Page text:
Tell them where it hurts:
Statue of David lends perfect form
to new method
for modeling strain
For statues, stress injuries come from standing in the same place for hundreds of years. Using a novel technique, researchers have now developed a way to predict such fracturing, applying the procedure to Michelangelo's David in an analysis that proved simpler, faster and more accurate than previous methods.
In applying the technique to other objects—including human bones—the researchers are also gaining new perspective on how these structures are likely to fail.
In March, Mechanical Engineering Professor Vadim Shapiro, Igor Tsukanov of Florida International University and their colleagues presented the latest results from their Scan and Solve technique at the International Conference on Computational and Experimental Engineering and Sciences in Honolulu, Hawaii.
“This research is likely to result in a breakthrough technology for performing direct engineering analysis on physical artifacts in situ [in place],” says Shapiro, director of the UW-Madison Spatial Automation Laboratory.
Scan and Solve takes 3-D sampled or scanned data of an object and calculates where points of weakness occur and how those points will be affected by forces acting on them, such as gravity in the case of David, or activity in the case of a human bone. “These calculations are simple and painless, allowing for the exploration of many potential solutions for fixes in areas where fractures might occur,” said Shapiro.
3-D data sets are now commonplace, whether from medical analyses conducted in doctors' offices across the country or laser scans used to capture complex shapes like the Hatcher Triceratops skeleton at the Smithsonian National Museum of Natural History.
Engineers can capture datasets for almost anything, even enormous structures, because the techniques can often be used to scan an object in place without the need to transport the object to a laboratory.
The breakthroughs developed by the researchers and their collaborators over the last decade build upon the realization that the data provide, for any object, a detailed field map that can be represented as a weighted sum of various distances from a given point.
“Unlike existing analysis techniques that can be error prone and require models that take far longer to create, Scan and Solve compresses the entire analysis into a series of automated, efficient steps,” says Michael Freytag, whose doctoral thesis details the Scan and Solve approach.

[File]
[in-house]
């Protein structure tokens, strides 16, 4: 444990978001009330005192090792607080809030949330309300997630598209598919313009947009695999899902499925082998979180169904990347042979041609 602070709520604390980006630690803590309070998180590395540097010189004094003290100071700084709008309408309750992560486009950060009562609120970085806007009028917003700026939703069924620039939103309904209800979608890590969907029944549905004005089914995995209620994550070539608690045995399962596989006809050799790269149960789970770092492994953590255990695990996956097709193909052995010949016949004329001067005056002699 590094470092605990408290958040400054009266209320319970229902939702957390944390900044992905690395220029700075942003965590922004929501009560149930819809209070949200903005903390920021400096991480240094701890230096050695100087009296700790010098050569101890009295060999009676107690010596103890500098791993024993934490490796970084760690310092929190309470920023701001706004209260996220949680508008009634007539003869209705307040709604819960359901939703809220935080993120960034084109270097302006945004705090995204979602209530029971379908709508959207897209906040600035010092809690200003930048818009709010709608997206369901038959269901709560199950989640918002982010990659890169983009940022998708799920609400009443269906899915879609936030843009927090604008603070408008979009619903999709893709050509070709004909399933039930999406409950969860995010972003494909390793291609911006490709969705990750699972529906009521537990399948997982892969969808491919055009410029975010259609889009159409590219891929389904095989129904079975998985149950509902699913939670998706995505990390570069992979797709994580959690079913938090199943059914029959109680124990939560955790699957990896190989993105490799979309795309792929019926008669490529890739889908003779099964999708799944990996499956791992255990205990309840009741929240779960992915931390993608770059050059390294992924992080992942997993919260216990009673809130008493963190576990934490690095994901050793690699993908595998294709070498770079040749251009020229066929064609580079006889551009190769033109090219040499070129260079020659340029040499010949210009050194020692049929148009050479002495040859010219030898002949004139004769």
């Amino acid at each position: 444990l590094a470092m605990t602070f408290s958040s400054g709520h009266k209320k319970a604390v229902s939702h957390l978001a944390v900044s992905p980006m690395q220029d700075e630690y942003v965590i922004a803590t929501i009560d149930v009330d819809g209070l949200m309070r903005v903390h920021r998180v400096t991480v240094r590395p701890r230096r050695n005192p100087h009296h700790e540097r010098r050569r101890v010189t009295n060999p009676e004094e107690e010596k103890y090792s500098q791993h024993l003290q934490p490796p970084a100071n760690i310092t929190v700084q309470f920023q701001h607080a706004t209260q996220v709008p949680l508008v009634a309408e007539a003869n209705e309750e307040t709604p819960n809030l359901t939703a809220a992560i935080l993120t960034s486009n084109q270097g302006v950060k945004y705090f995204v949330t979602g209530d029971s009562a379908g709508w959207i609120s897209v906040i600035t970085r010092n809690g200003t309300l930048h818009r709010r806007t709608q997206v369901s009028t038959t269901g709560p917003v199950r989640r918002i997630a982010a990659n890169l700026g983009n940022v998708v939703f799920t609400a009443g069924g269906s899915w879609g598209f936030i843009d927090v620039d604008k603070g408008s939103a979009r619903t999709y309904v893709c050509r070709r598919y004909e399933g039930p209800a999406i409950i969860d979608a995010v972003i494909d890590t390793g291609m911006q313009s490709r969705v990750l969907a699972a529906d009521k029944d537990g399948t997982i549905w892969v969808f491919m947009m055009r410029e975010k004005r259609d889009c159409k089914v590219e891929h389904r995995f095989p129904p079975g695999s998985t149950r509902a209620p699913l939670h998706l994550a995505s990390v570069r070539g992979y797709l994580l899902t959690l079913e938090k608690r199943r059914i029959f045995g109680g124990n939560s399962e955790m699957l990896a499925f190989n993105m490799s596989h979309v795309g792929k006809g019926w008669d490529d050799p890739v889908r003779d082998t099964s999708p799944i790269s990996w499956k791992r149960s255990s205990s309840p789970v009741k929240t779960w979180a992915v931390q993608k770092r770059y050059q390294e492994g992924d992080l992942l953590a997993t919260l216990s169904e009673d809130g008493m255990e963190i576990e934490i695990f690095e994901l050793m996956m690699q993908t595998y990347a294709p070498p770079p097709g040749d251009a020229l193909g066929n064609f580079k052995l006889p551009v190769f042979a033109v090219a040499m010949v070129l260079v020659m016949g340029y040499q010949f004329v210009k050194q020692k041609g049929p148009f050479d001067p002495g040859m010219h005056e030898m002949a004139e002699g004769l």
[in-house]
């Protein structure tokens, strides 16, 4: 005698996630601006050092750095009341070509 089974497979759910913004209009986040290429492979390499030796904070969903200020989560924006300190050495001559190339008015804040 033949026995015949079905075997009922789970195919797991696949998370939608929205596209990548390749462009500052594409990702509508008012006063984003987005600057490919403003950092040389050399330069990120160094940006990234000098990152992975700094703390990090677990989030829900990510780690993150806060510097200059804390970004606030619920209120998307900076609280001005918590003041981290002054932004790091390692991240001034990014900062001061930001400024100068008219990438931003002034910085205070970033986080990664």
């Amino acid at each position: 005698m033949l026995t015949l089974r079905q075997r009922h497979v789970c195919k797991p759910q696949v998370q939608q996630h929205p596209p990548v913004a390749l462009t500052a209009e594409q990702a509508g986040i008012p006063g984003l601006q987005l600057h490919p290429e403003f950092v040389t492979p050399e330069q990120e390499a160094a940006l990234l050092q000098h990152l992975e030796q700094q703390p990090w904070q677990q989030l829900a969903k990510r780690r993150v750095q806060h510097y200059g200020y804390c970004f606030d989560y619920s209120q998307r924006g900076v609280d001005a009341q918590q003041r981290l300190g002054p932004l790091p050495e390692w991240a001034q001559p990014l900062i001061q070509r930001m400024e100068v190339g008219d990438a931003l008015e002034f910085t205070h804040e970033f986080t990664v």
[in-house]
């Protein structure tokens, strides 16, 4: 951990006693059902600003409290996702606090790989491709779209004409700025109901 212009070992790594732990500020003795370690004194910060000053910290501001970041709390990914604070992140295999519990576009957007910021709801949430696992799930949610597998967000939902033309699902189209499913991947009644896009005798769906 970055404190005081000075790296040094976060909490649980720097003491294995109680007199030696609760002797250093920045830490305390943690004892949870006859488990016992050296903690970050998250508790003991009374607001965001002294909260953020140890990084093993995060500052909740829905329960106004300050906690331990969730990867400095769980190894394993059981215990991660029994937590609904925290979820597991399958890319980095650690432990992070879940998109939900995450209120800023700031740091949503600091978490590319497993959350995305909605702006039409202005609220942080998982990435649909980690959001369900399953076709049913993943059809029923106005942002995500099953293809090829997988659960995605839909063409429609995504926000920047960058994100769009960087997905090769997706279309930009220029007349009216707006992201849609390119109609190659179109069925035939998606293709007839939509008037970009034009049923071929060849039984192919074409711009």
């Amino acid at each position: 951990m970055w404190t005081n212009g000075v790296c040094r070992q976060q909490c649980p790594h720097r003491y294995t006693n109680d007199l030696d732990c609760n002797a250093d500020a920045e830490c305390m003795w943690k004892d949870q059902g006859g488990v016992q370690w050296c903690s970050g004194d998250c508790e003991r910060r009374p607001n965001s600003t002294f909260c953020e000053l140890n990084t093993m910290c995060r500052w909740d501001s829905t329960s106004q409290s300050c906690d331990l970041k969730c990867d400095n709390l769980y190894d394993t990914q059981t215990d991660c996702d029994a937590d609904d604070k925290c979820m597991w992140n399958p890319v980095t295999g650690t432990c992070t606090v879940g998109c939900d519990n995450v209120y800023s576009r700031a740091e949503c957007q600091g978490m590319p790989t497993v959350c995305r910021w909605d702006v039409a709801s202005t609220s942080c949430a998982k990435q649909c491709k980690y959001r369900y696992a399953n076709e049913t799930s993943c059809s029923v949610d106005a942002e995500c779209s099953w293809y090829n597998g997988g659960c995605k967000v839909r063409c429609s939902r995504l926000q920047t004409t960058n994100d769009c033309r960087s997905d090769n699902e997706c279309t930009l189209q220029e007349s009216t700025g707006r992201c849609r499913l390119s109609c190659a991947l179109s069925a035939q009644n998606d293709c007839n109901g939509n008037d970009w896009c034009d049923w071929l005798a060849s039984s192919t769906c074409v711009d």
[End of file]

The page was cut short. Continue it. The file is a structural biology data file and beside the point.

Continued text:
In their analysis of Michelangelo's David, the researchers were able to predict the stresses that the statue endures on a daily basis by using the Scan and Solve software with original shape data.
The analysis matched well with the statue's known crack damage, indicating that the method could help archivists by serving as a predictor for what areas of an ancient artifact may need to be bolstered to prevent damage, even if the statue has not yet shown fatigue.
The same approach could work for a bone or car part or any other heavily used component, potentially aiding engineers as they develop protections for those objects.
However, the research breakthrough is not only the predictive capabilities, says NSF Program Director Judy Vance, who supported the research effort.
“For engineers designing new structures and components, the Scan and Solve claim to fame is the ability to go directly from scan data to analysis model without any intermediate steps that produce accumulating errors," said Vance. "This approach produces improved results that can be computed in less time, providing a smooth link between the gathering of data and the analysis of data.”
Now that digitized data are becoming commonplace, the researchers see Scan and Solve as a new way to bring the power of software-driven engineering tools such as computer-aided design to art, architecture, medicine and other systems that have not benefited from engineering analysis in the past.
“Combining Scan and Solve with medical imaging technology can set a new mark in personalized medicine, for example, by introducing stress analysis into orthopedic clinics and allowing personalized assessment of implant fit, positioning, bone quality and patient activity,” says Tsukanov.